Malhotra has the challenge of playing Anu when she is a married woman, but also when she’s a young teenager living in London. As a teen, Malhotra’s performance risks being overshadowed by her unflattering (but authentic) early 1990s attire. She’s more effective as Anu grows up and is forced to truly reckon with her mother as an adult.

If the goal was to portray Shakuntala Devi’s best and worst qualities, they couldn’t have found a better performer than Balan to do so. Balan makes Shakuntala feel like someone you’d love to know but hate to live with. She’s also effectively portrays Shakuntala across multiple decades.

From the vantage point of 2020, the idea of going to watch someone solve equations on stage sounds quaint, but Balan imbues with her character with such charisma and flair that she successfully translates Shakuntala’s appeal for a contemporary audience.

Links

Streaming Video News: July 30, 2020

I updated my list of Bollywood movies on Amazon Prime with dozens of Indian films that have been added in the last few days, including today’s worldwide debut of the biopic Shakuntala Devi (also in 4K UHD), starring Vidya Balan. Other recently added 2020 releases include the Punjabi film Jaan To Pyara and the Malayalam movie Velikku Veluppankalam.

I also updated my list of Bollywood movies on Netflix with yesterday’s release of the 2020 Telugu film Uma Maheswara Ugra Roopasya. The Netflix Original crime drama Raat Akeli Hai — starring Nawazuddin Siddiqui and Radhika Apte — debuts tomorrow.

Most of the movies in this list I posted earlier this week have been renewed and are not expiring from Netflix as planned. However, there are still seven Indian titles expiring from Netflix on August 1, with Chennai Express (which has good dance numbers) following on August 7. Scroll down to the “Expiring Soon” section of my Netflix page to see what’s on the way out.

Also releasing globally tomorrow on Hotstar is the Hindi comedy Lootcase, starring Kunal Khemu. You’ll need a subscription to watch it, but Dil Bechara is still available for free if you haven’t caught it yet.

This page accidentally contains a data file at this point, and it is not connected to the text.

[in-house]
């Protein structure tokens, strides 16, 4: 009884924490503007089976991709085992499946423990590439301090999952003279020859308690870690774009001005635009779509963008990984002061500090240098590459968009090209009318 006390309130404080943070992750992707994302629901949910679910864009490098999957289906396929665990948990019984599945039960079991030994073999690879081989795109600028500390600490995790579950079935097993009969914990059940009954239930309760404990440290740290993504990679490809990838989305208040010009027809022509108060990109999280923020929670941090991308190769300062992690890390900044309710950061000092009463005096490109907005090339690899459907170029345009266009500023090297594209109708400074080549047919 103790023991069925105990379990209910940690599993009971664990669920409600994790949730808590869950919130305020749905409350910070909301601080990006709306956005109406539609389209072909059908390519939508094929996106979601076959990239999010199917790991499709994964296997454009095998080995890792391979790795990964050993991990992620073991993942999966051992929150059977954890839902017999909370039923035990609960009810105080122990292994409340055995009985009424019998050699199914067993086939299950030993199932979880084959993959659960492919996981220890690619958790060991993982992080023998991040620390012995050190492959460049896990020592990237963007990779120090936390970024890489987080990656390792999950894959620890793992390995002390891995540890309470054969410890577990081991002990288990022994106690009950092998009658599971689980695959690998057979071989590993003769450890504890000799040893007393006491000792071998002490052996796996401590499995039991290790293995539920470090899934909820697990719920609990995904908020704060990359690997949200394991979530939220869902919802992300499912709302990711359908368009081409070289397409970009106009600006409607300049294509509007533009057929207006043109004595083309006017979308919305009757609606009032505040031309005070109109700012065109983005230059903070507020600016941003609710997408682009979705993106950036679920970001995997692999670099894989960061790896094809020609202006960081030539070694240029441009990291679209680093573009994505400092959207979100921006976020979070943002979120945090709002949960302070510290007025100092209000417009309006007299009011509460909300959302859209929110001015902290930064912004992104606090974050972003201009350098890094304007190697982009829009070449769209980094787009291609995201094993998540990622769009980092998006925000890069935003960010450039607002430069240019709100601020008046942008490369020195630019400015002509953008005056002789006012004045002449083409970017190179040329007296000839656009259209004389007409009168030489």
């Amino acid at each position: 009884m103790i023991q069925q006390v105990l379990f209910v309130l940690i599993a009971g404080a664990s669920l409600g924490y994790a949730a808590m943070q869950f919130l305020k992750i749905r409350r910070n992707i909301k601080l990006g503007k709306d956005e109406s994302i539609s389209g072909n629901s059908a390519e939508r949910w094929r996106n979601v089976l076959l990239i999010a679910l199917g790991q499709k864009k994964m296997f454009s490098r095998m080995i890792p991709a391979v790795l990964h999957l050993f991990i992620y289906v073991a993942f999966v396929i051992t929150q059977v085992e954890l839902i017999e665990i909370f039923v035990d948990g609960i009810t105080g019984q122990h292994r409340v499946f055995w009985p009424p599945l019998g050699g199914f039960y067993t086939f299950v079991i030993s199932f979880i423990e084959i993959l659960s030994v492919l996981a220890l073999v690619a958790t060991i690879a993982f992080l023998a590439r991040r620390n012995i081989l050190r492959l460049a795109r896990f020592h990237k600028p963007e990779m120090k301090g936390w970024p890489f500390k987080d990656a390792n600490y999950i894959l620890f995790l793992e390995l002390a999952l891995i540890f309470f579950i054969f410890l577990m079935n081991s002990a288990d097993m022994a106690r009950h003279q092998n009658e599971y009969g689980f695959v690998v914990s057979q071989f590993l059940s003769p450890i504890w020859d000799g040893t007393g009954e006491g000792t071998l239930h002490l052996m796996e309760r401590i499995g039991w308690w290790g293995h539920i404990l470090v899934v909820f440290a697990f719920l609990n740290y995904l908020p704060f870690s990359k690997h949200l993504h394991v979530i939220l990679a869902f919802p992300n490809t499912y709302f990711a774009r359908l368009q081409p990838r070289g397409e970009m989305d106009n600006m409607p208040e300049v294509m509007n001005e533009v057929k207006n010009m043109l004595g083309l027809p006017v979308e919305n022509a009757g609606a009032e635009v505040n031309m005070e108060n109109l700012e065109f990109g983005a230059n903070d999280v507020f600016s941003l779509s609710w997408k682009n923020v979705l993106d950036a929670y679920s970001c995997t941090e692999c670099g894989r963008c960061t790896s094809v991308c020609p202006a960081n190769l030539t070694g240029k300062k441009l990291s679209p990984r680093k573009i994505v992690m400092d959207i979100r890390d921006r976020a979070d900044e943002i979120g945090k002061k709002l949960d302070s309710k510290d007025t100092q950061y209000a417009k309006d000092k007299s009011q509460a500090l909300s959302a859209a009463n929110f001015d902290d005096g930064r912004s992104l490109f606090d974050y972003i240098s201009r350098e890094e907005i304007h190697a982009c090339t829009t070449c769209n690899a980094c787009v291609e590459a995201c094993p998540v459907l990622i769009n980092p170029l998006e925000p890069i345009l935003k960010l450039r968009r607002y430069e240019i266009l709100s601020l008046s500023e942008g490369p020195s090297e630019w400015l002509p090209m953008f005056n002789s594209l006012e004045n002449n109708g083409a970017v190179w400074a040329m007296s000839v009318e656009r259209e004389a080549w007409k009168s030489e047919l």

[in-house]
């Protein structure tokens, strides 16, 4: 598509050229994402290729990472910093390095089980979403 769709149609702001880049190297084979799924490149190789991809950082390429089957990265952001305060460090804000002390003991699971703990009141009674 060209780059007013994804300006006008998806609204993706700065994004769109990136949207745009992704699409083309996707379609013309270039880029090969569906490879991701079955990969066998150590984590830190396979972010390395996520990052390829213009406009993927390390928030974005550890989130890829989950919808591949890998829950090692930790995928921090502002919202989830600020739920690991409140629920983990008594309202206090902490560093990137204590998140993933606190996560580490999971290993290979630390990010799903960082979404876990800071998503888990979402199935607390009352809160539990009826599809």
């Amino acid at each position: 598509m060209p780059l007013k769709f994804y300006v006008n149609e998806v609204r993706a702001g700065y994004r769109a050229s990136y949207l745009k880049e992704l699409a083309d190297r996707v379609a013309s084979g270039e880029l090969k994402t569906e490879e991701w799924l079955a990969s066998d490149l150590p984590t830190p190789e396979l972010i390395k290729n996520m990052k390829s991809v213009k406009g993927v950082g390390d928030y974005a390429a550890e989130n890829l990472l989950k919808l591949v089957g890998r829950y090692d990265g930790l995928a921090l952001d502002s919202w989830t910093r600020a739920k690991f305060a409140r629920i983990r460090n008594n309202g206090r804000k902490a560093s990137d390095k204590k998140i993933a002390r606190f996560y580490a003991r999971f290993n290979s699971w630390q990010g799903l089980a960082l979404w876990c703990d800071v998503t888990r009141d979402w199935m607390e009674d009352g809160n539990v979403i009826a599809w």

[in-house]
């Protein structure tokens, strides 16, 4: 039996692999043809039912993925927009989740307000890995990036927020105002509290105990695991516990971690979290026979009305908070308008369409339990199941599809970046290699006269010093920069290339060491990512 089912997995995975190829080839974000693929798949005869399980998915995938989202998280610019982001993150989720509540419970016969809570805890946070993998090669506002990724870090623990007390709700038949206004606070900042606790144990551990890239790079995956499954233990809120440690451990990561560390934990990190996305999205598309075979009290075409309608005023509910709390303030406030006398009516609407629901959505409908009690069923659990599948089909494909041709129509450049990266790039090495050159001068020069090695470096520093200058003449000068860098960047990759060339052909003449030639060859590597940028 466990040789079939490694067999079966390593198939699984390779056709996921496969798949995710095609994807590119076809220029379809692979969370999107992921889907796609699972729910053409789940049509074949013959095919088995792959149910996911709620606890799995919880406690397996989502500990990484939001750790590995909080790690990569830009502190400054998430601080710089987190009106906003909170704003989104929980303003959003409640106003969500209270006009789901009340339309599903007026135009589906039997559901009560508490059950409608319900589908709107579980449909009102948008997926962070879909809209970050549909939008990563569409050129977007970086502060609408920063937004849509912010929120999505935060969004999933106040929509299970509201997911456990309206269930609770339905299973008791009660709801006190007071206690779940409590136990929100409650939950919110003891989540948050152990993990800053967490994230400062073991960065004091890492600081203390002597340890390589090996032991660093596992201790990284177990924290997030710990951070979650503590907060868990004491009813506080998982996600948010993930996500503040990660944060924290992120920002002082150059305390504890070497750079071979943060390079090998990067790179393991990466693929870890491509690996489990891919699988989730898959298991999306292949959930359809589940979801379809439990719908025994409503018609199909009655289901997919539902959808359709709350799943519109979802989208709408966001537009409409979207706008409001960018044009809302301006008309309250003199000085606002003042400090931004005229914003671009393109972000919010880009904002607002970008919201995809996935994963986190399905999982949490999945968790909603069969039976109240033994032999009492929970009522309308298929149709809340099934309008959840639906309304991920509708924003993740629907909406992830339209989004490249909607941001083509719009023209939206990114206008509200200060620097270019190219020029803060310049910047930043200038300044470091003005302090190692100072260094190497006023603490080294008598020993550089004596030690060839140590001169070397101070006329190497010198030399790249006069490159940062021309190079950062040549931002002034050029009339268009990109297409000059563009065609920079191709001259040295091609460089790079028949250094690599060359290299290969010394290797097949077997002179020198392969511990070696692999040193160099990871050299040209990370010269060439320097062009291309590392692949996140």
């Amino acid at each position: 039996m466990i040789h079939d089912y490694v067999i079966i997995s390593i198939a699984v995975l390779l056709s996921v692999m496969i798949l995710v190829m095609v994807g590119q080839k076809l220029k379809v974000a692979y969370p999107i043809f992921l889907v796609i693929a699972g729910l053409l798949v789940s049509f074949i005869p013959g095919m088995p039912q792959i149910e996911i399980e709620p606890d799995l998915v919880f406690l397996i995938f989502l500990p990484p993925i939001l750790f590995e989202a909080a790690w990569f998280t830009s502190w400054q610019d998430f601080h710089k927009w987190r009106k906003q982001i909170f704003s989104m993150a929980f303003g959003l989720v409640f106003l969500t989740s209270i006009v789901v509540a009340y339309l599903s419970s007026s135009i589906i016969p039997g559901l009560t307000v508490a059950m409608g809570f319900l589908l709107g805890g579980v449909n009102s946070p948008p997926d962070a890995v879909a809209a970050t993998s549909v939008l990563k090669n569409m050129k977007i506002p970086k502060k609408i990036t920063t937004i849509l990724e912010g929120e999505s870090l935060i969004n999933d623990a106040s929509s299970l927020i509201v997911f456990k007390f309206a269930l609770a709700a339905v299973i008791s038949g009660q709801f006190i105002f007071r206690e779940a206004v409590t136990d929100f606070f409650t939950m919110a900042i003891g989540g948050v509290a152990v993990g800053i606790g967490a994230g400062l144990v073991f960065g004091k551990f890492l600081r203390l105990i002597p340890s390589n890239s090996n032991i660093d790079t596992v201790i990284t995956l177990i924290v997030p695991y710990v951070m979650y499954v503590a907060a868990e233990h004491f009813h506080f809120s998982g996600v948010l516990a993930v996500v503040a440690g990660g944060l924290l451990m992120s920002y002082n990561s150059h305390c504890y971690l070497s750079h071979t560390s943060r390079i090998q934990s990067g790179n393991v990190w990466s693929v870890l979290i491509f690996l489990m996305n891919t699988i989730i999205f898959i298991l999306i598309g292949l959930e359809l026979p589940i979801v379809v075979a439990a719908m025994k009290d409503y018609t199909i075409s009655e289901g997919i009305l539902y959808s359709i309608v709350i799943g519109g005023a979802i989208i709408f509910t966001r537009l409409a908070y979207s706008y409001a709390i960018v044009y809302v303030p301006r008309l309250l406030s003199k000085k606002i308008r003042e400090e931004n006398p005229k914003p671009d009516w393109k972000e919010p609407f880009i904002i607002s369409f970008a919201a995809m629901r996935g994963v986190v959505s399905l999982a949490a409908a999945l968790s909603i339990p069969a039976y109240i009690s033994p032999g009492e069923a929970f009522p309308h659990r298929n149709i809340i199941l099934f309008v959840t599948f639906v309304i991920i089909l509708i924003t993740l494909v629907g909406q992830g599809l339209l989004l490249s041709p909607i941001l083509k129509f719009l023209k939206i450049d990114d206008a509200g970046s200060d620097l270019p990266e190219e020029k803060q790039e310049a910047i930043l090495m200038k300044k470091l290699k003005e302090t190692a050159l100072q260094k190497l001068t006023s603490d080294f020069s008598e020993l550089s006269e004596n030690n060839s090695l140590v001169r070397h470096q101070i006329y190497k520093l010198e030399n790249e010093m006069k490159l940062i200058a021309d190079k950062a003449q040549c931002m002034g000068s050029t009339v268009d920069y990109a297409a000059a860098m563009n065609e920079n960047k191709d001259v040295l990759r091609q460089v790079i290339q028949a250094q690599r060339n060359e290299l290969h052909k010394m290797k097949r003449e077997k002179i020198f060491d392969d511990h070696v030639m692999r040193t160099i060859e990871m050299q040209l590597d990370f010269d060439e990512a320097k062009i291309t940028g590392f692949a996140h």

[Disclaimer: all of my Amazon links include an affiliate tag, and I may earn a commission on purchases made via those links. Thanks for helping to support this website!]

Streaming Video News: May 15, 2020

Amazon’s announcement yesterday of a June 12 straight-to-streaming release for the Amitabh Bachchan-Ayushmann Khurrana starrer Gulabo Sitabo was just a teaser. Today, they announced a whole slate of Indian movies that will skip cinemas and release straight to Prime, including Vidya Balan’s biopic Shakuntala Devi. (Bollywood Hungama reports that Ludo and Jhund may soon follow suit.) Here’s the full list of Indian movies premiering on Amazon Prime, with release dates listed, if announced:

  • Ponmagal Vandhal (Tamil) — May 29
  • Gulabo Sitabo (Hindi) — June 12
  • Penguin (Telugu and Tamil) — June 19
  • Law (Kannada) — June 26
  • French Biryani (Kannada) — July 24
  • Soofiyum Sujathayum (Malayalam) — TBA
  • Shakuntala Devi (Hindi) — TBA

If you are not already a Prime subscriber, you can get a free 30-day trial with my affiliate link (earning me a commission in the process!). Here’s a link to my list of all the Indian films currently streaming on Amazon Prime.